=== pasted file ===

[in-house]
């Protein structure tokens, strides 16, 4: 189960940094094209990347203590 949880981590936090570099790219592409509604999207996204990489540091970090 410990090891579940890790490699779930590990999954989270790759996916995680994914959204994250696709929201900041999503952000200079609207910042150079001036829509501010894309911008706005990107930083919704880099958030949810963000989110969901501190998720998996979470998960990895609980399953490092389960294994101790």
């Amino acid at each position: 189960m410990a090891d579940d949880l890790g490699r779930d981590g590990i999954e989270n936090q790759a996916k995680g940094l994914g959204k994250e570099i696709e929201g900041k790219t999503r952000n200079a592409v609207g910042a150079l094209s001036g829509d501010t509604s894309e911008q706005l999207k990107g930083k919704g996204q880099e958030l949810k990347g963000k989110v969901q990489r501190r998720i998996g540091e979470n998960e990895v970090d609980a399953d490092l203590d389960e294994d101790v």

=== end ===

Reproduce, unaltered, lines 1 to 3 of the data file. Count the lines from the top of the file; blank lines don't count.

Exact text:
[in-house]
């Protein structure tokens, strides 16, 4: 189960940094094209990347203590 949880981590936090570099790219592409509604999207996204990489540091970090 410990090891579940890790490699779930590990999954989270790759996916995680994914959204994250696709929201900041999503952000200079609207910042150079001036829509501010894309911008706005990107930083919704880099958030949810963000989110969901501190998720998996979470998960990895609980399953490092389960294994101790």
């Amino acid at each position: 189960m410990a090891d579940d949880l890790g490699r779930d981590g590990i999954e989270n936090q790759a996916k995680g940094l994914g959204k994250e570099i696709e929201g900041k790219t999503r952000n200079a592409v609207g910042a150079l094209s001036g829509d501010t509604s894309e911008q706005l999207k990107g930083k919704g996204q880099e958030l949810k990347g963000k989110v969901q990489r501190r998720i998996g540091e979470n998960e990895v970090d609980a399953d490092l203590d389960e294994d101790v």